How are countries dealing with the cancer load? Dia:gram uncovers the impact on Asia’s healthcare systems and the strategies countries are adopting in the face of this challenge.
Healthcare systems around the world, including in Asia Pacific, are dealing with a public health crisis - the rising burden of cancer. In 2001, due to rising cancer cases, Hong Kong recognised the need for a comprehensive plan to tackle the disease and established a cancer coordinating committee. “Cancer control requires a multi-stakeholder and coordinated effort,” says Professor Anne Lee, Vice Chairman of the Hong Kong Anti-Cancer Society.
“Existing health systems should be strengthened by robust policies and appropriate funding, not only to cope with the overall needs of treatment but also to achieve primary prevention and early detection of the most frequent treatable cancers.”
Many developed economies in Asia have national guidelines in place to manage cancer demands - from diagnosis to treatment and monitoring. Hong Kong runs an efficient system with 6% of its Gross Domestic Product (GDP) expenditure on health, evenly split between the public and private sectors. Professor Lee also suggests that countries in Asia Pacific should monitor key indicators like incidence and mortality to assess the effectiveness of interventions at a population level.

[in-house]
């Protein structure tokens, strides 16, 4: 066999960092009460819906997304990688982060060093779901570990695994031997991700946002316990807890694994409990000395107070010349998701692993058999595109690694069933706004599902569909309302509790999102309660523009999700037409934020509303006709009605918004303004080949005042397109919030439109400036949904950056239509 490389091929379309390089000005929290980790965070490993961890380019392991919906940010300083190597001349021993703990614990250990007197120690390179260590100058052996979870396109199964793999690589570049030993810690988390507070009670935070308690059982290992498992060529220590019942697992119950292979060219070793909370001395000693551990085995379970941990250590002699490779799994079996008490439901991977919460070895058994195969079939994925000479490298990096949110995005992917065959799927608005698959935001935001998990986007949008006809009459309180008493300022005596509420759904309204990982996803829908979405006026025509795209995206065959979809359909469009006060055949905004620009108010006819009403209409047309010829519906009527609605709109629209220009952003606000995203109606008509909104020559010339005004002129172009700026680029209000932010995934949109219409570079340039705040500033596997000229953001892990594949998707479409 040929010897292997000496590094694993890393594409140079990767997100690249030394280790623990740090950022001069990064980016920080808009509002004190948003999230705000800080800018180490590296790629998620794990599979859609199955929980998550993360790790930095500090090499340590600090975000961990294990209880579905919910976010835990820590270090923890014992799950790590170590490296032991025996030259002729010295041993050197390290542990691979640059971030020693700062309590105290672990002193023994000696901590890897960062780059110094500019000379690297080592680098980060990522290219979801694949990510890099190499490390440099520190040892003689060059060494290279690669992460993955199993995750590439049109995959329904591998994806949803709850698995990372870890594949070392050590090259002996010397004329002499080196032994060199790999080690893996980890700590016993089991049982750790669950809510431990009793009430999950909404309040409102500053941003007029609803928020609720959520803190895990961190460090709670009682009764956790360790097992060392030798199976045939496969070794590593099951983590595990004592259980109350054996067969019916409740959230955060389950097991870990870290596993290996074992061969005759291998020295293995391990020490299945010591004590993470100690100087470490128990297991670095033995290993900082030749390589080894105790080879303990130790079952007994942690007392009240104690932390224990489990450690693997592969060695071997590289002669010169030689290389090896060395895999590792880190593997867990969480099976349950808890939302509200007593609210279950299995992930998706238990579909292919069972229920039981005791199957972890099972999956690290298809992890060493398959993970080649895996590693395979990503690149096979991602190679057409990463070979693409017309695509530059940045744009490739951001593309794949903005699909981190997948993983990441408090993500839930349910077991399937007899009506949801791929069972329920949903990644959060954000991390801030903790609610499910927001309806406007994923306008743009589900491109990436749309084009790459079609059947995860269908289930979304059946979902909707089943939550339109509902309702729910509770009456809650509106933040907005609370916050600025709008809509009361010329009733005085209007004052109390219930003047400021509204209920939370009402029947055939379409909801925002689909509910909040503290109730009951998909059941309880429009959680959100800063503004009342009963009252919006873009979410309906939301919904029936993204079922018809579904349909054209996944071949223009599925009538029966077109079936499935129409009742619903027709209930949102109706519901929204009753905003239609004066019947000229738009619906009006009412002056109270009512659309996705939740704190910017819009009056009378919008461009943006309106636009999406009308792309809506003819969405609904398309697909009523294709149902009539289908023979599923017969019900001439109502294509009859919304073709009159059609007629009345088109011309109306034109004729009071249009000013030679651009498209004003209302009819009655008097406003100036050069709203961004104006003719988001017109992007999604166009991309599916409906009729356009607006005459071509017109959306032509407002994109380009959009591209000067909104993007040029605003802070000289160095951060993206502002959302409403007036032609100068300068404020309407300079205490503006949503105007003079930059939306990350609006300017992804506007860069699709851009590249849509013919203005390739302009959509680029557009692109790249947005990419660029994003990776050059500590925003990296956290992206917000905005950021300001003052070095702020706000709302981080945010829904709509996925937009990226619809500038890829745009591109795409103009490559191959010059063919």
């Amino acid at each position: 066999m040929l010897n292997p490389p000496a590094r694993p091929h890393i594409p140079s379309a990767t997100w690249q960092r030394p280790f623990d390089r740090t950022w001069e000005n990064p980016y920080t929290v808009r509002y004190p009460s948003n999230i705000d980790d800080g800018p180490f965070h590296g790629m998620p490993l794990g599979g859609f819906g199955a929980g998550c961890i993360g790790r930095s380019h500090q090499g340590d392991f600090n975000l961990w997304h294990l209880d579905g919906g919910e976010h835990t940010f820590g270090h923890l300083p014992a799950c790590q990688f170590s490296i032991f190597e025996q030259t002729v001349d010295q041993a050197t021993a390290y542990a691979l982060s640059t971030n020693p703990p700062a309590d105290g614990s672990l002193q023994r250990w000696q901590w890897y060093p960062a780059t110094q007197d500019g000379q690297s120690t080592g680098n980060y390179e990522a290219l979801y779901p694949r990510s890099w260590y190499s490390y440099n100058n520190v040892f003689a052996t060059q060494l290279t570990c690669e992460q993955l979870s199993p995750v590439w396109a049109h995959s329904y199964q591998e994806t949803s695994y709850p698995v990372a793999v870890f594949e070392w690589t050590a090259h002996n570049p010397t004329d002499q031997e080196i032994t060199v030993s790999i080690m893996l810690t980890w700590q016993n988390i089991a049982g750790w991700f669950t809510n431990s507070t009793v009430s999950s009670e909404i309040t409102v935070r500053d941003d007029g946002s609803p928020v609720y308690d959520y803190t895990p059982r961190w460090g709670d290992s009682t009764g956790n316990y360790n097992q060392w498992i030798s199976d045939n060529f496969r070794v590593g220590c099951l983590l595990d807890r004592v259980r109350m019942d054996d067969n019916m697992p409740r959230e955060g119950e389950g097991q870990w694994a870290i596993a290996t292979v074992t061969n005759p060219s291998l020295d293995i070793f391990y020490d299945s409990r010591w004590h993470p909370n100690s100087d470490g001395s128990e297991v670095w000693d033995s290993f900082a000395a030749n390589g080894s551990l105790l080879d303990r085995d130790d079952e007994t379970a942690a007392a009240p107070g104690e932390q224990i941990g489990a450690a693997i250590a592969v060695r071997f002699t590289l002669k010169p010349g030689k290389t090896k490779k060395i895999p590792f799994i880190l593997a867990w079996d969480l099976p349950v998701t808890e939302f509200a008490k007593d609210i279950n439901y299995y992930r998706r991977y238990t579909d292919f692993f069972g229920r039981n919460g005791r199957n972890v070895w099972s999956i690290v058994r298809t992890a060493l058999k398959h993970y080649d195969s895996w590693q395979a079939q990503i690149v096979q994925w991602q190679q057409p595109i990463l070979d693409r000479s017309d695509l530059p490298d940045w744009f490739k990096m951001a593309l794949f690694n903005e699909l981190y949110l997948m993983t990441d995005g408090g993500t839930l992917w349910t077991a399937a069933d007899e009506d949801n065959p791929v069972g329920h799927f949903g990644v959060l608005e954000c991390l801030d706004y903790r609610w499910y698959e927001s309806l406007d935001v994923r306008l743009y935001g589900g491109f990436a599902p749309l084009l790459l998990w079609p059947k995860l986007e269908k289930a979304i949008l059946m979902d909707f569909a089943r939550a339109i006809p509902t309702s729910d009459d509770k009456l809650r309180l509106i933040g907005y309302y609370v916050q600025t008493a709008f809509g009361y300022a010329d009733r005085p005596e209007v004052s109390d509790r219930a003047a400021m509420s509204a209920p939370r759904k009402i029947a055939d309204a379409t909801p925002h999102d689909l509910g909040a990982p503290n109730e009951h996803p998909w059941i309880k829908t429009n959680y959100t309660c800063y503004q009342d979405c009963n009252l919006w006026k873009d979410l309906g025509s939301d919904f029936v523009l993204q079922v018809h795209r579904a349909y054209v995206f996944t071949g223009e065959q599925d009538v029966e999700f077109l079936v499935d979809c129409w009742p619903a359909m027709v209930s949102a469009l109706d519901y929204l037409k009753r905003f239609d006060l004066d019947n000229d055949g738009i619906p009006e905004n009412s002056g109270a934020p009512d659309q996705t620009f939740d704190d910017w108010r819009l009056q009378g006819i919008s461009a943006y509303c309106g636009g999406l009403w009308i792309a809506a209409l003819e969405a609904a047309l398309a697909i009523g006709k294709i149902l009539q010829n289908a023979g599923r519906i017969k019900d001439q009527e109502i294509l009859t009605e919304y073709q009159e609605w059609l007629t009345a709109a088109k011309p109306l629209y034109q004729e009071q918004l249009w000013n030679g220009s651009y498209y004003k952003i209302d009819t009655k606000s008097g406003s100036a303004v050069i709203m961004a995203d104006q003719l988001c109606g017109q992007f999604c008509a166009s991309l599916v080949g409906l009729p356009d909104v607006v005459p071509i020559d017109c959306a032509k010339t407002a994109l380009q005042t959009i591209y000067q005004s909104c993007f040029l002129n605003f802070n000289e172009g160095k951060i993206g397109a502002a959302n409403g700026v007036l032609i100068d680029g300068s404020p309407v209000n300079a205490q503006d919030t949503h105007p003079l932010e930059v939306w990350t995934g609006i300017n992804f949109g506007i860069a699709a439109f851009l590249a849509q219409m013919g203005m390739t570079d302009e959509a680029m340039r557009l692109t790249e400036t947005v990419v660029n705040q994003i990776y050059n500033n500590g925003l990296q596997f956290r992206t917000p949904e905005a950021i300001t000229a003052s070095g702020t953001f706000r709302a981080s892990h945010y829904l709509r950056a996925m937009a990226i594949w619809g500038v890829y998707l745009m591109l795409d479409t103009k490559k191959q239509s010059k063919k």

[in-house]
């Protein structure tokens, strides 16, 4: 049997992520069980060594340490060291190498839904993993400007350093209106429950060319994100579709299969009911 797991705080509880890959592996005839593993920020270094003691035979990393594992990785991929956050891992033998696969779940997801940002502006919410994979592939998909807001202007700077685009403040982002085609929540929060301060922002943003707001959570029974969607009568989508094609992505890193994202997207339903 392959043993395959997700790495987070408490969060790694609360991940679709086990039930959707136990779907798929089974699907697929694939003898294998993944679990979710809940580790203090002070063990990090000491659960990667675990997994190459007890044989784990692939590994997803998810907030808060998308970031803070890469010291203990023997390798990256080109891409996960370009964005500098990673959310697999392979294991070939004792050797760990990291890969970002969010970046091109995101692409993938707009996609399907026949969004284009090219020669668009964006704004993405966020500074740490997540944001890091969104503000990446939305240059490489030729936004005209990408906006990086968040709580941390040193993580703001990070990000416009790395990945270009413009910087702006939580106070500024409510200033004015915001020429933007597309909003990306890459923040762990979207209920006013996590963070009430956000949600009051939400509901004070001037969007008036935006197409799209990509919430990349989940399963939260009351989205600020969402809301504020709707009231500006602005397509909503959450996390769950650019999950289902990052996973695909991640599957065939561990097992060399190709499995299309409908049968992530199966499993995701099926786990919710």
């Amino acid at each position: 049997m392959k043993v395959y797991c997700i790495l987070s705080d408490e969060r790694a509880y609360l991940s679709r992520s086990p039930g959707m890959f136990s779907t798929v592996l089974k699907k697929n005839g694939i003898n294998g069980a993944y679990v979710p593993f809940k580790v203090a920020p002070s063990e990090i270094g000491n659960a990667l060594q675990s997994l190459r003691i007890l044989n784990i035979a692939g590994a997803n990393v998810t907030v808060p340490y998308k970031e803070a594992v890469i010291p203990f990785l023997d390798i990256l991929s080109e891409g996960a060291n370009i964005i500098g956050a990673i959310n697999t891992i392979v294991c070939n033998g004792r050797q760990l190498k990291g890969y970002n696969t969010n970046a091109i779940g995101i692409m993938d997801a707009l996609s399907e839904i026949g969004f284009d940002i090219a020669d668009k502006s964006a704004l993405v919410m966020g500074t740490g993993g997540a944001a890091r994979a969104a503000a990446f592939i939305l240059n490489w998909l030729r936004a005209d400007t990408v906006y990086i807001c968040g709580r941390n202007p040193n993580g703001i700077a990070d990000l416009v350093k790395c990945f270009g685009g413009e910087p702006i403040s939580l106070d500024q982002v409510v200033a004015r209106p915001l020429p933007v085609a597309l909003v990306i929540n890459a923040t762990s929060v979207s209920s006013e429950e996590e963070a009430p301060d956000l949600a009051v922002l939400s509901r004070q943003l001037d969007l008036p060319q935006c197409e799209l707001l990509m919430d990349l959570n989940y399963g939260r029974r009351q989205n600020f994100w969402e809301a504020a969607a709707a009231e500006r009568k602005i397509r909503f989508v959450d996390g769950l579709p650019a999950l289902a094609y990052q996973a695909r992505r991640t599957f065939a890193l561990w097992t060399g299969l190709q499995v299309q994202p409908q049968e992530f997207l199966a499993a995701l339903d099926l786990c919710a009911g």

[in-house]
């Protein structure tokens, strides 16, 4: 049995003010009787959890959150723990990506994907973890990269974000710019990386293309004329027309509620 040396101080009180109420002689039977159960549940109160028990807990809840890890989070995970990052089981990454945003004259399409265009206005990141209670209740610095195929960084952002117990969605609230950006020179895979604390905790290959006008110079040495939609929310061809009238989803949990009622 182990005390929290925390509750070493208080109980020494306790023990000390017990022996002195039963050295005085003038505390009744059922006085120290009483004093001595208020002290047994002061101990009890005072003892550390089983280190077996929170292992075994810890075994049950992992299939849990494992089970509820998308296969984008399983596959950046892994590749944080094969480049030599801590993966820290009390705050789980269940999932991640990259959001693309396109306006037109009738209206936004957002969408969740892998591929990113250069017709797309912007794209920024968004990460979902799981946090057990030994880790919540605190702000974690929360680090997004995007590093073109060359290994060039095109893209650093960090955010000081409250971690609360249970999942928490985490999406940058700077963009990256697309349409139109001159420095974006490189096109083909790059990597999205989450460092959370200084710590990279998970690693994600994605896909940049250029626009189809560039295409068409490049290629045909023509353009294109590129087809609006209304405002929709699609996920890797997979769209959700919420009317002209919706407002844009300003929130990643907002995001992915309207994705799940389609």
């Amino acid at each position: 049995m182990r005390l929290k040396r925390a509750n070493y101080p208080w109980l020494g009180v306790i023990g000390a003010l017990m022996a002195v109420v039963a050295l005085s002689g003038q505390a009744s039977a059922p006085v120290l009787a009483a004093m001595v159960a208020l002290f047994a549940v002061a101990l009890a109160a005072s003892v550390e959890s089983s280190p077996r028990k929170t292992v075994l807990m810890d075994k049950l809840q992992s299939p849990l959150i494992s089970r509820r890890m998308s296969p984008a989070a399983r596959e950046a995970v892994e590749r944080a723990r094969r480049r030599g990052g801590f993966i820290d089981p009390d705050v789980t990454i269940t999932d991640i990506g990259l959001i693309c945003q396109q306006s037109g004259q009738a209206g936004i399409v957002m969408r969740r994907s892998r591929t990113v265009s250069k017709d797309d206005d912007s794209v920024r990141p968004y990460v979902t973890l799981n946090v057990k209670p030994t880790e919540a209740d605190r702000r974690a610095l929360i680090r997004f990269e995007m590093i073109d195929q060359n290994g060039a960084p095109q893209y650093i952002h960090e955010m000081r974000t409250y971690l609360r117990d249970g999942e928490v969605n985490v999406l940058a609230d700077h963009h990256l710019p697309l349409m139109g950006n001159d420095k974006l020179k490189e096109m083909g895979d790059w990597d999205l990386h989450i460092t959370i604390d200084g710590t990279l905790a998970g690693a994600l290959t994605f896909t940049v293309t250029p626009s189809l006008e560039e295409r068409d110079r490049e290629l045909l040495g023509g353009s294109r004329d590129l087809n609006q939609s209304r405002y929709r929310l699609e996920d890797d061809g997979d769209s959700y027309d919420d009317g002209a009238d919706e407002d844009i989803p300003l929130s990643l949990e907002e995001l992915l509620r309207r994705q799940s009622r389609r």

“To collect such data, governments need to invest in cancer registries as part of a broader health data system.”
While easily accessible care exists in many Asian countries, in developing countries it can be a big challenge. Across Asia, the financial burden of cancer is heavy, especially in countries with little coverage.
A cancer diagnosis can have a profound economic effect on individuals and their households, especially among the poor and under-insured. Data shows that the Philippines is among the countries with the highest out-of-pocket cancer treatment costs1. To address the growing number of cancer patients and the need to provide for them, President Rodrigo Duterte signed Republic Act 11215 or the National Integrated Cancer Control Act (NICCA) earlier this year, increasing government investment in cancer control.
Under the new law, cancer patients, persons living with cancer and cancer survivors will be classified as Persons with Disabilities (PWD) and will be entitled to the same benefits. Dr Clarito Cairo, Program Manager from the Department of Health’s Disease Prevention and Control Bureau says,
“Cancer is considered financially catastrophic not only to the families of cancer patients but also to the economic growth of the country.”
The Cancer Law aims to address the entire cancer journey - from awareness to survivorship, prioritising the middle and lower class patients during the first phase of implementation.
“Legislation is a vital tool in achieving long-term cancer control. Irrespective of who heads the state, government or the Department of Health, the cancer control program will continue as long as the budget is assured and provided for in the law,” says Dr Cairo.
When it comes to what is best for patients, success against cancer hinges on the level of collaboration among different stakeholders – from healthcare providers and researchers to policy makers and civil society – and in the case of cancer, Asia is taking steps in the right direction.
¹ Glob Health Action. 2018; 11(1): 1483638. T. Ulep, V. G., & O. dela Cruz1, N. A. (2013). Analysis of Out-of-Pocket Expenditures in the Philippines (Volume XL, Numbers 1 & 2).
*The information contained in this article was extracted from Edition 2019, Vol 6.Download This Volume